Flashback: Elvis Records ‘Heartbreak Hotel’
It was 66 years ago today (January 10th, 1956), that Elvis Presley recorded his first Number One hit, “Heartbreak Hotel.” The song, its B-side “I Was The One,” and several other tunes were recorded in Nashville at Elvis’ first RCA recording session, just two days after his 21st birthday. The previous November, RCA Records had bought his existing Sun Records contract for a whopping $40,000 — $5,000 of which went straight to Elvis as a signing bonus.
The music to “Heartbreak Hotel” was written by Mae Boren Axton — mother of country songwriter Hoyt Axton — with lyrics by Tommy Durden. Durden was inspired to write the lyrics after reading a newspaper account of a man who left behind a suicide note containing the phrase: “I walk a lonely street.” As was the case with many hits of the 1950’s, Elvis’ name was added as both a courtesy and incentive for recording the song — which also ensured that he received a third of the song’s royalties.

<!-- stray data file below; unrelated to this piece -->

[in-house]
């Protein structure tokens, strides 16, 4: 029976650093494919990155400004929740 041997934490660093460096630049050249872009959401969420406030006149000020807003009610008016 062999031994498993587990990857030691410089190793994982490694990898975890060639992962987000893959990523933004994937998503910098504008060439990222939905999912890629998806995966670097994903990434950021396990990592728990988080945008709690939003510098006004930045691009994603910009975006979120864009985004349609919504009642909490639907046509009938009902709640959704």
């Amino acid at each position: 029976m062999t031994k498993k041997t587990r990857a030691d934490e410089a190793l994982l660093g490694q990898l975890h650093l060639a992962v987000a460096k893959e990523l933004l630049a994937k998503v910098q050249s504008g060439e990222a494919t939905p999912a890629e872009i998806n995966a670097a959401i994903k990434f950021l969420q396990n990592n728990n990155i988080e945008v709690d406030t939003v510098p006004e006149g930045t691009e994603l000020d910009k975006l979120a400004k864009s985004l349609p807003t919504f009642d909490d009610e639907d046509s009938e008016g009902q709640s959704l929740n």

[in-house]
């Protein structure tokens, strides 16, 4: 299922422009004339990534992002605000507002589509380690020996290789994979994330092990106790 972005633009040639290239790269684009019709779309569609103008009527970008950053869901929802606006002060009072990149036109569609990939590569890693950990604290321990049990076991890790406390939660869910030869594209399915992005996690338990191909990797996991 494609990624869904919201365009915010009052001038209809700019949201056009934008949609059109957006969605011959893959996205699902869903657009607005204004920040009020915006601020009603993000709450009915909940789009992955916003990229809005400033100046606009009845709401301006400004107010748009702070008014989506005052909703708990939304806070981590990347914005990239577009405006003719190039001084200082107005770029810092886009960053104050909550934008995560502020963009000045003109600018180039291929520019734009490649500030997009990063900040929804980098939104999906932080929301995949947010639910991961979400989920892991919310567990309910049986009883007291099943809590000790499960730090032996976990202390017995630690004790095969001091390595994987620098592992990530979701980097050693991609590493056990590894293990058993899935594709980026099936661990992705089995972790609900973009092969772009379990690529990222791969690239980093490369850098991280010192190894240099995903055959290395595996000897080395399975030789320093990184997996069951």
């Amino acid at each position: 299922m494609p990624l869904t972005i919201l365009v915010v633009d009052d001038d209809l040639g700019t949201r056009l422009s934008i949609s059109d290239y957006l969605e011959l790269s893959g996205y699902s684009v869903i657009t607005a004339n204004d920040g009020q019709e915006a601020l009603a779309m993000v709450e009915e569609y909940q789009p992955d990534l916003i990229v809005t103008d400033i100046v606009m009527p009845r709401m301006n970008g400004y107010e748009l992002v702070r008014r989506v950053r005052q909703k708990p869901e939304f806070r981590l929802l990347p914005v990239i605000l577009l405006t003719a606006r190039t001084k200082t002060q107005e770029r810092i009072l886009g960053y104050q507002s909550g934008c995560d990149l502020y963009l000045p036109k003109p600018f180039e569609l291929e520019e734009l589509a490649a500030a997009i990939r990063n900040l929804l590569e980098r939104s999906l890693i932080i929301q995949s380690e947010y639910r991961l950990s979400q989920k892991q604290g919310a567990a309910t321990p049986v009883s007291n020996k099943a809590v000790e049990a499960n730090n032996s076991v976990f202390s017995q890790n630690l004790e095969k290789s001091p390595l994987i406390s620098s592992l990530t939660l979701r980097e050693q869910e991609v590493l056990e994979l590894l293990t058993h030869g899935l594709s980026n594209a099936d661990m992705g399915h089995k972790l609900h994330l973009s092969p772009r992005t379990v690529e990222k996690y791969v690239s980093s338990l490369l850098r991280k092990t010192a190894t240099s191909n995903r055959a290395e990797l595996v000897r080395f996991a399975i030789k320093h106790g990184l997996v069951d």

“Heartbreak Hotel” featured Elvis’ usual band at the time, with Bill Black on double bass, Scotty Moore on lead guitar, and D.J. Fontana on drums, along with country legends Floyd Cramer on piano and Chet Atkins on guitar. The single was rush-released on January 27th, 1956 and went on to become Elvis Presley’s first million-seller.
We asked the late, great D.J. Fontana, who ultimately decided on the rhythm of Elvis’ classic ’50s singles: “Well, sometimes I would — sometimes Elvis would count it off the way he felt it. So it was a mixture of different guys and sometimes (guitarist) Scotty (Moore) would do it, just according to what kind of mood we was (laughs) all in, y’know? But it seemed like it all, it all turned out good for some reason. Who knows? Y’know what, those things happen.”
During his 2012 keynote address at Austin’s South By Southwest music festival, Bruce Springsteen recalled seeing Elvis Presley debut on The Ed Sullivan Show on September 9th, 1956: “It was the evening that I realized that a white man could create magic. That you did not have to be constrained by your upbringing, by the way you looked, or by the social context that oppressed you. You could call upon your own powers of imagination, and you could create a transformative self. A certain type of transformative self that perhaps at any other moment in American history might’ve seemed difficult, if not impossible.”
When Elvis returned to live performances in 1969, “Heartbreak Hotel” was one of the few ’50s numbers included in his act. He continued performing the song sporadically through 1974.